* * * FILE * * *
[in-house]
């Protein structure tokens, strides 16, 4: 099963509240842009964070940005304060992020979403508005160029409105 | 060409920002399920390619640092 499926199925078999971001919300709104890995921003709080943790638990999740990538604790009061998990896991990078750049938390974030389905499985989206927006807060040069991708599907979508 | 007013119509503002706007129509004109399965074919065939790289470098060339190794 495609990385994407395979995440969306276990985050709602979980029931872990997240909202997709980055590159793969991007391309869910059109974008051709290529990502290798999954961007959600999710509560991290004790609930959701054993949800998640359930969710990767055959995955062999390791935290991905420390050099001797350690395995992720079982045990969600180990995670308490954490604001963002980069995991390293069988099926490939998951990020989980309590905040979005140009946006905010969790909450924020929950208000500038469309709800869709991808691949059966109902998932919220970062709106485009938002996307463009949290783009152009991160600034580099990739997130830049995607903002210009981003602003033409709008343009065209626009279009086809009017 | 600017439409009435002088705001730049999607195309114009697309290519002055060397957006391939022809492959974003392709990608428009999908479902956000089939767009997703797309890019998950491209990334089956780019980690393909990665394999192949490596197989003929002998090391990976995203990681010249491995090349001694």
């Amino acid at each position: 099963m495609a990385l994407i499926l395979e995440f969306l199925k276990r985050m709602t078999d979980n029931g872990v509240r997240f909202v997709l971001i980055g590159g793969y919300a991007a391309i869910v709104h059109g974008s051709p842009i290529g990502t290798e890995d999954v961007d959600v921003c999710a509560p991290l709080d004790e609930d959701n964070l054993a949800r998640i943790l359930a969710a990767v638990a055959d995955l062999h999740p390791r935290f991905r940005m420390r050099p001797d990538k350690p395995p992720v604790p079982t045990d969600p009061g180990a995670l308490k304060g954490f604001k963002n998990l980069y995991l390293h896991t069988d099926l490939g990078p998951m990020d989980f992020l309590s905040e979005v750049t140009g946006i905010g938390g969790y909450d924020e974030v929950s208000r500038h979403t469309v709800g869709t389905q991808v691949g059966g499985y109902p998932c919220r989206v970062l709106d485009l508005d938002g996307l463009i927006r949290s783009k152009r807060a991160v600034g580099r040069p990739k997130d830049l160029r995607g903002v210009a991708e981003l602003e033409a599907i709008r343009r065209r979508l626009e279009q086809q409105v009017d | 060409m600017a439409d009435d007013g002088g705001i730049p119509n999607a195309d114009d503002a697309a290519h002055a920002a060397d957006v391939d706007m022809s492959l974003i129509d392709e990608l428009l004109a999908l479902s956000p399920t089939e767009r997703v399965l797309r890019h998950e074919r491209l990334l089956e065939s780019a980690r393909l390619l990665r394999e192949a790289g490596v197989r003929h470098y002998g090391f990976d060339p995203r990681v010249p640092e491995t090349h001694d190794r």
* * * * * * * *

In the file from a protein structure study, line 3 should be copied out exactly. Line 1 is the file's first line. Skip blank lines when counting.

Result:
């Amino acid at each position: 099963m495609a990385l994407i499926l395979e995440f969306l199925k276990r985050m709602t078999d979980n029931g872990v509240r997240f909202v997709l971001i980055g590159g793969y919300a991007a391309i869910v709104h059109g974008s051709p842009i290529g990502t290798e890995d999954v961007d959600v921003c999710a509560p991290l709080d004790e609930d959701n964070l054993a949800r998640i943790l359930a969710a990767v638990a055959d995955l062999h999740p390791r935290f991905r940005m420390r050099p001797d990538k350690p395995p992720v604790p079982t045990d969600p009061g180990a995670l308490k304060g954490f604001k963002n998990l980069y995991l390293h896991t069988d099926l490939g990078p998951m990020d989980f992020l309590s905040e979005v750049t140009g946006i905010g938390g969790y909450d924020e974030v929950s208000r500038h979403t469309v709800g869709t389905q991808v691949g059966g499985y109902p998932c919220r989206v970062l709106d485009l508005d938002g996307l463009i927006r949290s783009k152009r807060a991160v600034g580099r040069p990739k997130d830049l160029r995607g903002v210009a991708e981003l602003e033409a599907i709008r343009r065209r979508l626009e279009q086809q409105v009017d | 060409m600017a439409d009435d007013g002088g705001i730049p119509n999607a195309d114009d503002a697309a290519h002055a920002a060397d957006v391939d706007m022809s492959l974003i129509d392709e990608l428009l004109a999908l479902s956000p399920t089939e767009r997703v399965l797309r890019h998950e074919r491209l990334l089956e065939s780019a980690r393909l390619l990665r394999e192949a790289g490596v197989r003929h470098y002998g090391f990976d060339p995203r990681v010249p640092e491995t090349h001694d190794r």